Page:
Estimates of the unauthorized immigrant population vary by methodology, time period and data sources. The Department of Homeland Security estimates that 11.4 million unauthorized migrants lived in the country in 2018, or 3.4% of the population.
The number of unauthorized migrants attempting to enter the United States recently reached its highest level in more than 20 years. In May, the Customs and Border Protection (CBP) reported intercepting 180,034 unauthorized migrants, the highest monthly total since 2000. In November, CBP encountered 173,620 illegal franchisees in the southern border, an increase of 140% compared to November 2020.
In fiscal year 2021, nearly 2 million unauthorized migrants came into contact with immigration law enforcement, of which around 88% resulted in deportations. In addition, a growing number of unauthorized migrants come from countries other than Central America, including Cuba, Ecuador, Haiti, Venezuela and some African countries.
The Census Bureau expects the number of immigrants living in America to continue to increase over the next several decades, reaching about 54 million by 2030 and 65 million by 2050. These projections represent about 15 percent of the population in 2030 and 17 percent in 2050, with both proportions above the country’s historic high levels between the late 19th and early 20th centuries.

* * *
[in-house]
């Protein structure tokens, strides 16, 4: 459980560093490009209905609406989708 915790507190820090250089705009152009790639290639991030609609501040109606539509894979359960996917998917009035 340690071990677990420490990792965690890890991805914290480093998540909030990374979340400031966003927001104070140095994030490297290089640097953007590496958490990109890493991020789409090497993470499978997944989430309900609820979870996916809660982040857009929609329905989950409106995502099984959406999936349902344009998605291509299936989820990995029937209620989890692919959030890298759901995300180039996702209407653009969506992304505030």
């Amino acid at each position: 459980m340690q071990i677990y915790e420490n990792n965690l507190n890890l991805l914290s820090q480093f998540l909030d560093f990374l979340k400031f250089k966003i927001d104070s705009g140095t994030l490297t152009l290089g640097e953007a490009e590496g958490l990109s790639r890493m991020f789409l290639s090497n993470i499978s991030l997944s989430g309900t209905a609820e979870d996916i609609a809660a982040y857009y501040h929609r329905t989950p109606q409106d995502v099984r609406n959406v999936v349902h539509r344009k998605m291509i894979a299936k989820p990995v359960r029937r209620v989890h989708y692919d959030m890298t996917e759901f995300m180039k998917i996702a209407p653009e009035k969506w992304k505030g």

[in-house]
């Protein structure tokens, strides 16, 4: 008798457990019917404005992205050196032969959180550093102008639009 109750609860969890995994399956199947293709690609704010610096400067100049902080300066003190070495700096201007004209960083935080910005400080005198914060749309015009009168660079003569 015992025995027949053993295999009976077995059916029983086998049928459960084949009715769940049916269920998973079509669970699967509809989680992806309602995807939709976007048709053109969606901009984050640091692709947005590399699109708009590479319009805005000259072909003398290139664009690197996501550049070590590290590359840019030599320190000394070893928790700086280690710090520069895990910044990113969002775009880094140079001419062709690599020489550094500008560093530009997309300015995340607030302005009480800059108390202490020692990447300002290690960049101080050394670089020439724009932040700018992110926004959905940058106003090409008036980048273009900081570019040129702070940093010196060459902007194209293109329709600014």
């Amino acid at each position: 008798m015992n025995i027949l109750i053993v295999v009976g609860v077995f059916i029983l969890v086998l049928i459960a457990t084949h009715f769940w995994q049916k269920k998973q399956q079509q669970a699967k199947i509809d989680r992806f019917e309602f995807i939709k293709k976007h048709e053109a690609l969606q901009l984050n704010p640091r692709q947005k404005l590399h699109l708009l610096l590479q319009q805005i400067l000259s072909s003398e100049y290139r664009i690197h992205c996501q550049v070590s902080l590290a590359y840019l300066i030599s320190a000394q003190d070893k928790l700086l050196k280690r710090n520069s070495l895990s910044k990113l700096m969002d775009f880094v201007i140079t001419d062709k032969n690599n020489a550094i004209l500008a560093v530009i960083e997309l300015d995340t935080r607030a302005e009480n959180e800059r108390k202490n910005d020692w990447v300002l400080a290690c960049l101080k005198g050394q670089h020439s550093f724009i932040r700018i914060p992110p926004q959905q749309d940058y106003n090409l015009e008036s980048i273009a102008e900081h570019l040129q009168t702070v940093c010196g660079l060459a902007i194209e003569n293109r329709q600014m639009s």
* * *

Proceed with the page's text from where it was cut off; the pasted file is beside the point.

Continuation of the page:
International migration is expected to overtake natural increase as the main driver of population growth in the coming decades. With the overall population of the United States aging and baby boomers reaching older ages, deaths are expected to increase faster than births. Therefore, by the middle of the century, immigration is expected to contribute twice as much to the American population as the natural increase.
However, as we have seen in recent years, immigration is sensitive to economic, social and political conditions as well as to public health conditions. These conditions and circumstances are difficult to anticipate and can change abruptly, as has been the case with the coronavirus pandemic.
The projections prepared by the Census Bureau are based on historical trends and offer several assumptions about future immigration based largely on recent levels. In addition to the main series projection, alternative scenarios of high, low and zero immigration levels are also prepared.
Over the next decades, the population projections in the main series assume an annual level of net immigration of 1.1 million migrants. At this level, the U.S. population is expected to be around 405 million by 2060, an increase of 22% from the current population. However, if immigration were to stop, the U.S. population in 2060 would be 320 million, almost 4% lower than today.
In sum, the key message is that immigration will most likely continue to be a major, if not predominant, determinant of US population growth. Therefore, US immigration can be expected to continue to reach historic highs.
Joseph Chamie is a consultant demographer, former director of the United Nations Population Division and author of numerous publications on population issues, including his recent book, “Births, Deaths, Migrations and Other Important Population Matters”.